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Guatemala Cafeteros SWP Decaf

Lighter roasts have hints of burned sugar, malted grains, gingerbread, and chocolate characteristics underneath it all. Aggressive bittersweetness at Full City with much bigger body. City+ to Full City. Good for espresso.

Out of stock
  • Process Method Wet Process then SWP Decaf
  • Cultivar Caturra Types, Bourbon Types, Typica Types
  • Farm Gate Yes
Region Patzun (just outside of Antigua) and San Pedro Necta, Huehuetenango
Processing Wet Process (Washed)
Drying Method Patio Sun-Dried
Arrival date June 2019 Arrival
Lot size 57
Bag size 60 KG
Packaging GrainPro Liner
Farm Gate Yes
Cultivar Detail Bourbon, Caturra, Catuai, Typica
Grade SHB EP
Appearance .9 d/300gr, 16 - 18 Screen - you'll see some broken beans from the decaf process
Roast Recommendations City+ to Full City
Type Decaf
Recommended for Espresso Yes

"Cafeteros" decaf is a blend of coffees from Antiguan estates and a small farmers in Huehuetenango. All of the coffee that went into this blend is planted above 1600 meters above sea level, the dominant cultivar being Bourbon, though there is some Caturra and Typica mixed in from the Huehuetenango farms. None of the coffees were bought as a lower quality for decaffing, which is so often the case. Rather, every one of the the components was also sold as single origin non-decaf on our website. All of our decafs are processed by Swiss Water in Vancouver, BC, known the world over for their gentle, chemical-free, water-based decaf process technic that is gentle on the coffee and retains much of the volatile compounds that affect flavor and aroma. Any decaf processing has an affect on the cellular structure, which causes a slight degradation. What this means in the roasting process is that the coffee has a tendency to take off when too much heat is applied. If you're able to control your heat input, I recommend applying heat slowly up until about 20F before 1st C, then pulling back some to avoid a violent 1st C. On our Probat P12, that means slowly walking the gas up to 75%, and then dropping down to 25% (maybe less) well before I hear the first 'pops'. If you're using a popper, you might try increasing batch size to slow things down a bit. I should also note that you'll likely see surface oils no matter light or dark, also a bi-product of the cell structure being broken down to some degree.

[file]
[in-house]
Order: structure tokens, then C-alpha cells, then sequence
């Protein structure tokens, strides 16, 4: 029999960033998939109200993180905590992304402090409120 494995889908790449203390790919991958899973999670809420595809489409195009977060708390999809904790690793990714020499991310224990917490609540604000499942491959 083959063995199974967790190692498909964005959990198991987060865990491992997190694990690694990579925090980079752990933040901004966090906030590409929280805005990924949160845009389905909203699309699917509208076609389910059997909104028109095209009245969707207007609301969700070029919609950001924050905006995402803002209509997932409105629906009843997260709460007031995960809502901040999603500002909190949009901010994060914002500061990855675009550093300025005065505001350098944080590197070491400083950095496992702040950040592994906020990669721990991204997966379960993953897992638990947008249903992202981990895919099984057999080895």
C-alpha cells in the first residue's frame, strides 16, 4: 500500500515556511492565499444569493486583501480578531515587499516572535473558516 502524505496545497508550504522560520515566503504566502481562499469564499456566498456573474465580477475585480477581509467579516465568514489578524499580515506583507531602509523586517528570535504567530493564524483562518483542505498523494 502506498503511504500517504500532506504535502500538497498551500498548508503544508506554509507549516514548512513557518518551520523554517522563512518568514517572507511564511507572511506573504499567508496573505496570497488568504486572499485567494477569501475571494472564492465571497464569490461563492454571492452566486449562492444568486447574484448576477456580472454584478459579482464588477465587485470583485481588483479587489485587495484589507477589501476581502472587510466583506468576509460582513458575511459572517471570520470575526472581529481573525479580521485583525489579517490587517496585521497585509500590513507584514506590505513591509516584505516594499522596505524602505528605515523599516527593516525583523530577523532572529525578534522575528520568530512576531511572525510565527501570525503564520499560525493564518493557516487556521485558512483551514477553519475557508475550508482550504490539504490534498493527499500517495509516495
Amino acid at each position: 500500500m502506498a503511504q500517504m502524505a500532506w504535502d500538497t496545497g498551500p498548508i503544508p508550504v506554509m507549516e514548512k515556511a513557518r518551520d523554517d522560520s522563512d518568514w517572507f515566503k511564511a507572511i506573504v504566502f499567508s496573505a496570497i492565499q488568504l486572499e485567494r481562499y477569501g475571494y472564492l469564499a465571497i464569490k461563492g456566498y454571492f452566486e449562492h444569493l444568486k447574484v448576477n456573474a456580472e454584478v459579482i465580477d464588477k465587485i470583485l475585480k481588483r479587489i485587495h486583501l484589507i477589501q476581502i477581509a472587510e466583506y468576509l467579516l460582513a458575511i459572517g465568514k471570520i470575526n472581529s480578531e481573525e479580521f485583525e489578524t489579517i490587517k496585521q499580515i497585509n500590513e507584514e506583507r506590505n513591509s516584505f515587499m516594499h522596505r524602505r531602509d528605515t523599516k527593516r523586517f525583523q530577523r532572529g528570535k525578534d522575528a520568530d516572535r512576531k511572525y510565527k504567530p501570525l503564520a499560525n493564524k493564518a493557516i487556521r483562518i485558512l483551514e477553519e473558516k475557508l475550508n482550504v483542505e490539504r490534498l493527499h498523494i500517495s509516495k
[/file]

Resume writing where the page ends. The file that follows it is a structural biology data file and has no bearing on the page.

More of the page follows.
The dry fragrance has toffee-like sweet smells mixed with mild chocolate and cream of wheat hints. Darker roasts have heavier cocoa roast tones, and the wet aroma is bittersweet and even brothy in a way. The cup produces a simple sweetness at City roast level, that along with baked goods type flavors comes off like ginger bread or oatmeal cookies. I pick up on chocolate/cocoa character, like chocolate malted grains, in my light roasts, that are much more aggressive at Full City. A soft apple note comes through at City++/FC and wrapped in a bittersweet embrace. Not too "decaf-y" in flavor, and functions as a syrupy chocolate decaf espresso too.